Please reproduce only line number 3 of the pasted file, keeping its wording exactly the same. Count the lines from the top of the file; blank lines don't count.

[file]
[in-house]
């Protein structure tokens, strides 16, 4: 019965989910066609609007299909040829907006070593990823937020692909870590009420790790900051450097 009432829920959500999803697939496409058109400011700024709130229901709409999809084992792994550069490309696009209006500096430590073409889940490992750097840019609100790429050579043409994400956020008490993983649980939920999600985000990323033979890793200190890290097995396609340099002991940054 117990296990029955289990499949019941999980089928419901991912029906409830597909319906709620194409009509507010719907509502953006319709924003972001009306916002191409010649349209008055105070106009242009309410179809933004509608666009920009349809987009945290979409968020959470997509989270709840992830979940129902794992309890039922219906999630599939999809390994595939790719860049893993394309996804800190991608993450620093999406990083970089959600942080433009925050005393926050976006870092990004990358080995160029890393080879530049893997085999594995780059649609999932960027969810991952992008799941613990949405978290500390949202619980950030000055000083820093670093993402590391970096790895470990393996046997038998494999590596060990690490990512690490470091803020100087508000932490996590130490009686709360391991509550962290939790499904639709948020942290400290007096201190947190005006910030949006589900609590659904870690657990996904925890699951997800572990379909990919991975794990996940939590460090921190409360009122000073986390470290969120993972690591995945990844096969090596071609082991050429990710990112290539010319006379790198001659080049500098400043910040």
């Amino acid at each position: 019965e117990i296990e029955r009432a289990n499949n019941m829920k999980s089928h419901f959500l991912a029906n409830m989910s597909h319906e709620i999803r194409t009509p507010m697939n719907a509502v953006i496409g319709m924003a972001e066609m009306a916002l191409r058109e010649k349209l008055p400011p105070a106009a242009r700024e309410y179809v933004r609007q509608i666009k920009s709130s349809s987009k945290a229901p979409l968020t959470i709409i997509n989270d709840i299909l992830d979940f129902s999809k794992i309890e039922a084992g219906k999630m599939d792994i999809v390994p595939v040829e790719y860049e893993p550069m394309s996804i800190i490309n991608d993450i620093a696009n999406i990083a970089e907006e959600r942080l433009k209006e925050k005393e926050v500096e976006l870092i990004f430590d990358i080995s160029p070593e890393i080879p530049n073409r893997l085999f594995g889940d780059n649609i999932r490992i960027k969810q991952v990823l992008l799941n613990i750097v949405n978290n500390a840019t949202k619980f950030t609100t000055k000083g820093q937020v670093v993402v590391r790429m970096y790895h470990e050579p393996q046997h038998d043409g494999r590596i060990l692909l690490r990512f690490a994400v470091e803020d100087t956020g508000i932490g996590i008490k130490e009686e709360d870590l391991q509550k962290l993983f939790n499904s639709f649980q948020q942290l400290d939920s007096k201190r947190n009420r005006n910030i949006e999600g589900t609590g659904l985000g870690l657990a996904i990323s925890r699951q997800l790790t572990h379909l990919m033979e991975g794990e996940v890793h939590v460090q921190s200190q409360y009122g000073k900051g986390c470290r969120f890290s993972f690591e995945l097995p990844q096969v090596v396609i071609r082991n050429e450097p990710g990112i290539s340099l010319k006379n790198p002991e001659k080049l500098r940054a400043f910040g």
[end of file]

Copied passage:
């Amino acid at each position: 019965e117990i296990e029955r009432a289990n499949n019941m829920k999980s089928h419901f959500l991912a029906n409830m989910s597909h319906e709620i999803r194409t009509p507010m697939n719907a509502v953006i496409g319709m924003a972001e066609m009306a916002l191409r058109e010649k349209l008055p400011p105070a106009a242009r700024e309410y179809v933004r609007q509608i666009k920009s709130s349809s987009k945290a229901p979409l968020t959470i709409i997509n989270d709840i299909l992830d979940f129902s999809k794992i309890e039922a084992g219906k999630m599939d792994i999809v390994p595939v040829e790719y860049e893993p550069m394309s996804i800190i490309n991608d993450i620093a696009n999406i990083a970089e907006e959600r942080l433009k209006e925050k005393e926050v500096e976006l870092i990004f430590d990358i080995s160029p070593e890393i080879p530049n073409r893997l085999f594995g889940d780059n649609i999932r490992i960027k969810q991952v990823l992008l799941n613990i750097v949405n978290n500390a840019t949202k619980f950030t609100t000055k000083g820093q937020v670093v993402v590391r790429m970096y790895h470990e050579p393996q046997h038998d043409g494999r590596i060990l692909l690490r990512f690490a994400v470091e803020d100087t956020g508000i932490g996590i008490k130490e009686e709360d870590l391991q509550k962290l993983f939790n499904s639709f649980q948020q942290l400290d939920s007096k201190r947190n009420r005006n910030i949006e999600g589900t609590g659904l985000g870690l657990a996904i990323s925890r699951q997800l790790t572990h379909l990919m033979e991975g794990e996940v890793h939590v460090q921190s200190q409360y009122g000073k900051g986390c470290r969120f890290s993972f690591e995945l097995p990844q096969v090596v396609i071609r082991n050429e450097p990710g990112i290539s340099l010319k006379n790198p002991e001659k080049l500098r940054a400043f910040g």